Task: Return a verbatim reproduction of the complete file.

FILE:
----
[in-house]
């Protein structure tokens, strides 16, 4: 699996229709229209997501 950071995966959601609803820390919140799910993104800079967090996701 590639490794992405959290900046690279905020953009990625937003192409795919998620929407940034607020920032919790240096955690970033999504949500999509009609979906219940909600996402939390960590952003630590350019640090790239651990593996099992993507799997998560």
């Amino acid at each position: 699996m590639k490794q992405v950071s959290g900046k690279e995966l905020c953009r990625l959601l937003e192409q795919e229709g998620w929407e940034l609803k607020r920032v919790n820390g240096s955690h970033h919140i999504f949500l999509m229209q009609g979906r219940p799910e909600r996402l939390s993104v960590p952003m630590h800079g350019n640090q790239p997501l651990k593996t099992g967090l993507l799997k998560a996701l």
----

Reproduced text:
[in-house]
């Protein structure tokens, strides 16, 4: 699996229709229209997501 950071995966959601609803820390919140799910993104800079967090996701 590639490794992405959290900046690279905020953009990625937003192409795919998620929407940034607020920032919790240096955690970033999504949500999509009609979906219940909600996402939390960590952003630590350019640090790239651990593996099992993507799997998560």
């Amino acid at each position: 699996m590639k490794q992405v950071s959290g900046k690279e995966l905020c953009r990625l959601l937003e192409q795919e229709g998620w929407e940034l609803k607020r920032v919790n820390g240096s955690h970033h919140i999504f949500l999509m229209q009609g979906r219940p799910e909600r996402l939390s993104v960590p952003m630590h800079g350019n640090q790239p997501l651990k593996t099992g967090l993507l799997k998560a996701l």